No one can dispute the impact, destructiveness, and suffering of Japan’s people as a result of the A-Bomb, although an objective explanation is warranted. I’ve visited Auschwitz Museum Birkenau Camp and Majdanek in Poland, which are honest but brutal accounts of what occurred in history. Facts cannot be erased or dismissed.
Flame of Peace
The base of the Flame of Peace sculpture represents “two wrists joined together, and the two wings on either side represent two palms facing upwards to the sky”.
Kenzo Tange’s design was twofold: to “console the souls of the thousands who died begging for water” but also “to express the hopes for the abolition of nuclear weapons and the realization of lasting world peace“.
The flame was lit on 1 August 1964 and burning since then as a protest of nuclear weapons and will “continue to burn until there are no nuclear weapons left on Earth”.
Cenotaph for the A-Bomb Victims
The Cenotaph for the A-Bomb Victims memorial, which is inscribed with the names of the 1945 Atomic Bomb victims was designed in 1952.
Children’s Peace Monument
The Children’s Peace Monument specifically commemorates the 2-year-old girl Sadako Sasaki irradiated by the bomb but lived for another 10 years.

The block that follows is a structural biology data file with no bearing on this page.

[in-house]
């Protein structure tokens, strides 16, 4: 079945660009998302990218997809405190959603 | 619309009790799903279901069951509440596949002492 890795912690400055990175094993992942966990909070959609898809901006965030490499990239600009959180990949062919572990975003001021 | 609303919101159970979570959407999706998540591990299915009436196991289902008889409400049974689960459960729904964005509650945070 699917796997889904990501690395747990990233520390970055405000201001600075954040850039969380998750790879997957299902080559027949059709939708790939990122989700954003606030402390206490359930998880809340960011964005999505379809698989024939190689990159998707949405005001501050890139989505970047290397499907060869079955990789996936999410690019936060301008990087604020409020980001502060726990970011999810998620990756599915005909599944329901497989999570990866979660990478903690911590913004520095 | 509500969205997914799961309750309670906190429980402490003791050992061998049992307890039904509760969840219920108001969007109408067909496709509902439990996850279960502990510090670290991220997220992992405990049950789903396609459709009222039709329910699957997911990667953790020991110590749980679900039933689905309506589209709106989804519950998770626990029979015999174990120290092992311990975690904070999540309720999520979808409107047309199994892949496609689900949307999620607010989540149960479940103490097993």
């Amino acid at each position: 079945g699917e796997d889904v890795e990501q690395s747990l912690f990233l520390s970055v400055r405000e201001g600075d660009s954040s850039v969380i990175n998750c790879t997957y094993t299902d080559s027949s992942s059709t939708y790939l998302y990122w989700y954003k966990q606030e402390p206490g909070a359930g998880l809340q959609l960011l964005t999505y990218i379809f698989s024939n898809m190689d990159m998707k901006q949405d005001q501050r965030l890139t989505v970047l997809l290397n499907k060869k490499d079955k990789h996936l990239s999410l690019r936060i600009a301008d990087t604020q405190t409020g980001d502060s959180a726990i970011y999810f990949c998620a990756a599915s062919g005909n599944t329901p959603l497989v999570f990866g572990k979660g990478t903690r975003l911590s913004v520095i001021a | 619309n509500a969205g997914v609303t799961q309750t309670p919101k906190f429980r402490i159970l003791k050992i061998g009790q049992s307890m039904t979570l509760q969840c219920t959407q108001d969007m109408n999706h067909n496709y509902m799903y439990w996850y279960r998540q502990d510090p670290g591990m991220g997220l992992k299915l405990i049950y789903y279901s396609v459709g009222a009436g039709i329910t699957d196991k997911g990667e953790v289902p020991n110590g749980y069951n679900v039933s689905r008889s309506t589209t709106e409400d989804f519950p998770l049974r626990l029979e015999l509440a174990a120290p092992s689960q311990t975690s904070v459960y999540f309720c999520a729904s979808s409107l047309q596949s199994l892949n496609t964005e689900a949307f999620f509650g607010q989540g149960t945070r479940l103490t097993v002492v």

This monument for peace is also in memory of all the children that died as a result of the bomb.
Atomic Bomb Memorial Mound
Strewn with corpses after the bombing, countless bodies were brought to this spot and cremated in 1946. A new vault was built in 1955. Unclaimed ashes kept in various places were brought to this new vault, which lies under the mound and now holds ashes from approximately 70,000 victims.
“Ashes were unclaimed because the entire family had perished or because they were persons of unknown identity.”
Built as a symbol for the spiritual and cultural movement to create a world of true peaceful coexistence without any nuclear weapons or wars, the Peace Bell was completed in 1964.
Monument to Korean Victims and Survivors
Dedicated to the Koreans that lost their lives in the bombing, the Monument to Korean Victims and Survivors features a turtle-shaped base and a crown of twin-dragon sculptures.
The shape represents the “folk belief that the souls of the dead rise to heaven on the backs of turtles”.
Along the Enko River and not far from the JR Hiroshima Train Station, Matsubaramachi Park is definitely worth a visit.
An enjoyable walk through the Promenade of Peace takes you along glass plate sculptures with poignant messages.
Where is Hiroshima?
Situated south-west of Honshu Island, Japan’s main island, Hiroshima is home to over two million people.
Getting there from Osaka